Taylor gives digits to KU basketball freshman

Former Kansas University standout Wayne Simien, left, visits with KU sophomore Tyshawn Taylor during Bill Self’s Basketball Camp Monday at Horejsi Center.

Former Kansas University standout Wayne Simien, left, visits with KU sophomore Tyshawn Taylor during Bill Self’s Basketball Camp Monday at Horejsi Center.

Tuesday, June 9, 2009

Simien chats with Bill Self campers

Former Jayhawk Wayne Simien shared experiences with young fans at Bill Self's basketball camp.

Tyshawn Taylor already has given his first assist to teammate Elijah Johnson.

Taylor, a sophomore from Jersey City, N.J., has agreed to surrender his jersey No. 15 to Johnson, an incoming freshman.

“The number meant more to him than it did me,” said Taylor, who will wear No. 10 this season. “It’s just a number to me.”

For a while, it wasn’t easy for Taylor to relinquish the jersey that treated him so well last season.

The story goes like this: Last year when Johnson, a guard from Las Vegas’ Cheyenne High, came to KU on a recruiting visit, he asked Taylor about the number’s availability.

“It was (KU assistant) coach (Kurtis) Townsend’s fault,” Taylor said with a smile. “Coach Townsend was like, ‘Go ahead and just tell (Johnson) whatever. If he comes, then we’ll just give him whatever number.’”

Well, Johnson did commit, and when it came time to decide jersey digits for the 2009-10 season, he phoned Townsend to see if No. 15 was available.

Instead of giving Johnson a “whatever number,” Townsend instructed Johnson to call Taylor.

“(Elijah) said, ‘Tyshawn, you going to give me 15?’ I was like, ‘I don’t really want to. I don’t really want to,’” Taylor said. “But he was like, ‘I’ve never had any other number. That’s the only number I like.’ I said, ‘You know what? You can get 15. I’ll take 10.’”

Ten perfect

The switch shouldn’t be too drastic for Taylor. He wore No. 10 in AAU games and also through his freshman year of high school.

When he attended St. Anthony High School, though, No. 10 wasn’t available, so he switched to 15.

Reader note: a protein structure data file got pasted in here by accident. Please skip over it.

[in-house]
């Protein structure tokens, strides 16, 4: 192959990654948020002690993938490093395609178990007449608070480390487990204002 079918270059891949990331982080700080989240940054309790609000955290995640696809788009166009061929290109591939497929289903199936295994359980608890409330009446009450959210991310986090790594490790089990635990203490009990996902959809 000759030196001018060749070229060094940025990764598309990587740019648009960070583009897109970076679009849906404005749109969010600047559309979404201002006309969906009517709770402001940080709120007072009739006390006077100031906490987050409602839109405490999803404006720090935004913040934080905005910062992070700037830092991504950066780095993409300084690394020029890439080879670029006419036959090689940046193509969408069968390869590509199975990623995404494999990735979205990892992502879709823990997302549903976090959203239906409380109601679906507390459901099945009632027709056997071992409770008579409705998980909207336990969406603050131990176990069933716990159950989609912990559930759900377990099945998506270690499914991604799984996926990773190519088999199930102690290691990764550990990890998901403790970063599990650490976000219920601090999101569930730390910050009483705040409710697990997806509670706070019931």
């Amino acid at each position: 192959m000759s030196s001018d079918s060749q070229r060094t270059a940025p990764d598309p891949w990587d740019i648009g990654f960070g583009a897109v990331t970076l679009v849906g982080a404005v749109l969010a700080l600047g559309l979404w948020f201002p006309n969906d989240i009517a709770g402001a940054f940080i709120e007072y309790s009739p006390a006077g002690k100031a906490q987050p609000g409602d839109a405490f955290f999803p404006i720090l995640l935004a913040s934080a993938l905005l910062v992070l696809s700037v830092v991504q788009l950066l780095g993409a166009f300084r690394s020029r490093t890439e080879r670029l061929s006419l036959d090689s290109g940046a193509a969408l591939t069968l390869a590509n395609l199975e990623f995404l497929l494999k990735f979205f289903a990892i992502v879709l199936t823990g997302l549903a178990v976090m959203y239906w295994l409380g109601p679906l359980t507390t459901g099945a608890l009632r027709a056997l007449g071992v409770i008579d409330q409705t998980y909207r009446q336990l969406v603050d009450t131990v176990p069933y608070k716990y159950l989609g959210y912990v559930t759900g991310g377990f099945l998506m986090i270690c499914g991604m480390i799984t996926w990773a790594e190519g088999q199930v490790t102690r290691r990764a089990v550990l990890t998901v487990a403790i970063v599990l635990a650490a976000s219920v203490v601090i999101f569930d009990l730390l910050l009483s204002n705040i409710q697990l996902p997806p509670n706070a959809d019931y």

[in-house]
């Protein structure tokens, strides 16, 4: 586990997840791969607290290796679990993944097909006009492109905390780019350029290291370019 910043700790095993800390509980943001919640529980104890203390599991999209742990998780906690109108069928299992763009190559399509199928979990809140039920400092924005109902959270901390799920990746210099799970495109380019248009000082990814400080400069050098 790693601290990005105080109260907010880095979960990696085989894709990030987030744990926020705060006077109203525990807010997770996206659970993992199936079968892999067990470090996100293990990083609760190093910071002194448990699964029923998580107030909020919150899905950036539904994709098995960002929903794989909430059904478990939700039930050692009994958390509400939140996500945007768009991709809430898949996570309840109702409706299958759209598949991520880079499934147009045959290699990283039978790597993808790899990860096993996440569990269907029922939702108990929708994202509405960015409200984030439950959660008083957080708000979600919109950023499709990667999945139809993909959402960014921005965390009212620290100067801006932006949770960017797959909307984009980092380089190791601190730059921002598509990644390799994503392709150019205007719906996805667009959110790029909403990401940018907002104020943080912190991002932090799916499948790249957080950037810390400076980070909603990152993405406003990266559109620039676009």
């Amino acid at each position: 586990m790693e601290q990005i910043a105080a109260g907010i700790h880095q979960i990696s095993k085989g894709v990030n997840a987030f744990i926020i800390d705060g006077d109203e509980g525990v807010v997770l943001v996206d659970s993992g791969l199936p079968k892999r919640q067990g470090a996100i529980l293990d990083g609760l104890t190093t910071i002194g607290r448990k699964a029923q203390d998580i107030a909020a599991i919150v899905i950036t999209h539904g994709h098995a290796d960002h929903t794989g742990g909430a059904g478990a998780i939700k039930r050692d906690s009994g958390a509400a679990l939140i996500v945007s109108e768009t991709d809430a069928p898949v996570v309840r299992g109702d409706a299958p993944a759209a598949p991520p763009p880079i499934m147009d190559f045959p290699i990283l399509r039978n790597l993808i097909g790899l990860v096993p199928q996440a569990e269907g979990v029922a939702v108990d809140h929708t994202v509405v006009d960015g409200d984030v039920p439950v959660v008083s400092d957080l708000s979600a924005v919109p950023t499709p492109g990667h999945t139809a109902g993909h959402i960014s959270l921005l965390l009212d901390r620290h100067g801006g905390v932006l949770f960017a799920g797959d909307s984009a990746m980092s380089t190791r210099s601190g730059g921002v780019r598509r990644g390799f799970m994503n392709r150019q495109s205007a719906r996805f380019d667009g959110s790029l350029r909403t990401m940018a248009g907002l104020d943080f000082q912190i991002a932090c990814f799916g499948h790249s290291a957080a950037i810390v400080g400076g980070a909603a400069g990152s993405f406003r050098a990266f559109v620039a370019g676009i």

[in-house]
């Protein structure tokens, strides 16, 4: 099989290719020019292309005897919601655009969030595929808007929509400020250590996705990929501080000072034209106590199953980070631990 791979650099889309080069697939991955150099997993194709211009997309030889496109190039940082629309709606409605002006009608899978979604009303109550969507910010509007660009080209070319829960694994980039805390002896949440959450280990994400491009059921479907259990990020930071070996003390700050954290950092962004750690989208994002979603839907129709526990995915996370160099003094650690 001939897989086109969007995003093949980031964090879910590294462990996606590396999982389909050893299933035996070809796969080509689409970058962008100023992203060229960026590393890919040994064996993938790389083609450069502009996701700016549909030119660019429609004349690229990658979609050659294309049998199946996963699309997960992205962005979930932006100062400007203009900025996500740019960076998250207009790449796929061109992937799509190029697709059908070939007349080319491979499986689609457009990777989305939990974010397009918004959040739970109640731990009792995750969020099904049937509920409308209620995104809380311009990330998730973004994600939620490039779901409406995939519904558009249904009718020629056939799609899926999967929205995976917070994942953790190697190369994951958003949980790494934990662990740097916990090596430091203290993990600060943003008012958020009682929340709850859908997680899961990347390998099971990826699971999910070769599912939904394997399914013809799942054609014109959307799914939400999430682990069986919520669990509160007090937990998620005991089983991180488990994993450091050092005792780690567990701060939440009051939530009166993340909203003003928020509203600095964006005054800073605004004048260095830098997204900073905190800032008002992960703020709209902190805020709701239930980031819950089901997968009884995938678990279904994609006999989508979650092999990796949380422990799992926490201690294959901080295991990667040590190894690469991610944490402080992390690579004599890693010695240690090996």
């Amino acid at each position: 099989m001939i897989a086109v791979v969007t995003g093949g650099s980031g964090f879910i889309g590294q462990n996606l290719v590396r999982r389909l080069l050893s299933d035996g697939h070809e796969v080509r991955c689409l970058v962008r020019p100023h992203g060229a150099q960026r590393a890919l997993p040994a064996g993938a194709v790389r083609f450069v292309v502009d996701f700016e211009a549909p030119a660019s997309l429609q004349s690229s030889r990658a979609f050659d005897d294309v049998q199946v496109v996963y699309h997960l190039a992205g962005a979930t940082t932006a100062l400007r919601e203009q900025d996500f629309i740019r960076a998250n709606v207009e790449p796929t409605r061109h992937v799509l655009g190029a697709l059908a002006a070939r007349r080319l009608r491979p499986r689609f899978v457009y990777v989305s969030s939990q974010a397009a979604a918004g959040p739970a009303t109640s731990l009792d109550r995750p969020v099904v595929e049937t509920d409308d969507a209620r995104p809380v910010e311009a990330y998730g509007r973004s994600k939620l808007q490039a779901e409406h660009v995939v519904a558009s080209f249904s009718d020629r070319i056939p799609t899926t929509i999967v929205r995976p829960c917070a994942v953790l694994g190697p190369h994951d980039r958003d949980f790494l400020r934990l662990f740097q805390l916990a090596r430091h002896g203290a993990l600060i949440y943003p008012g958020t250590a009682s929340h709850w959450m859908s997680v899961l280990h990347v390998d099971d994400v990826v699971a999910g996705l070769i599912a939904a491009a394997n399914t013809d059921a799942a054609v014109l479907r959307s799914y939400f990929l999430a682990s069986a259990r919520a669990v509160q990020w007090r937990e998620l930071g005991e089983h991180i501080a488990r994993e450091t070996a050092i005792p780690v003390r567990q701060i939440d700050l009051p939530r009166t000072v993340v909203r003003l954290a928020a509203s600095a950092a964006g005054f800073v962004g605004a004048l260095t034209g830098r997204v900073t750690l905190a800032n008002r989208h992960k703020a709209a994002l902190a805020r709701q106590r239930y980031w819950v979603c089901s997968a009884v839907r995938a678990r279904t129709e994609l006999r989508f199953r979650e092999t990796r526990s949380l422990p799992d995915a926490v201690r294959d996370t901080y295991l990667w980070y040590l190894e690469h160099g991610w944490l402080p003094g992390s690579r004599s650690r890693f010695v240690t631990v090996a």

Last year, KU’s Brennan Bechard wore No. 10.

“I never really had a specific reason why I liked it. I just always — if anybody asked me my favorite number, it was always No. 10,” Taylor said. “That’s just been my number ever since I was little.”

So who’s his favorite all-time player with the No. 10?

“Probably me right now. It’s going to be soon,” Taylor said with a grin. “Kirk Hinrich had No. 10 here. He’s one of the players that pops to mind when you think of No. 10, especially for the university. Overall, I’m not sure of too many players that had No. 10, but I think that’s why I like it so much because not too many people have it, and I can kind of set my own path.”

Taylor, a 6-foot-3 point guard/shooting guard, ranked third on the team in scoring last season at 9.7 points per game. He also averaged 3.0 assists and 26.5 minutes while shooting 50.6 percent from the floor.

He hopes the number switch might also help him develop his own identity.

“Last year, I heard a lot about being Mario Chalmers, comparing me to Mario Chalmers,” Taylor said. “That’s cool, a great honor, but I’m not Mario Chalmers. I’m Tyshawn. I want people to talk to me about me.”

As for the 6-2 Johnson, Taylor said that some form of reimbursement would be needed in exchange for the jersey number. The two will discuss it more when Johnson arrives on campus later this week.

“It’s big shoes to fill — real big shoes to fill,” Taylor said of his old number. “(But) I like No. 10. That’s always been my number, and I’m just going to roll with that one.”

Eager for movie debut

Taylor said he has seen the trailer for, “The Street Stops Here,” a movie about coach Bob Hurley and his St. Anthony basketball program.

The documentary was shot during Taylor’s senior year at St. Anthony in Jersey City.

“It was funny because we were only seniors in high school, and we felt like celebrities,” Taylor said. “Every time we went to an away game, they followed us everywhere.”

Hurley in 36 seasons at St. Anthony has a 957-106 record and has won a national-record 25 state championships. Only two of his players in 36 years of coaching have not attended college after graduation.

The movie trailer, which portrays Hurley as a gruff and demanding coach, is mostly accurate, Taylor said.

“He’s probably tougher. The trailer gave him a good side,” Taylor said. “He wasn’t even that bad on the trailer.”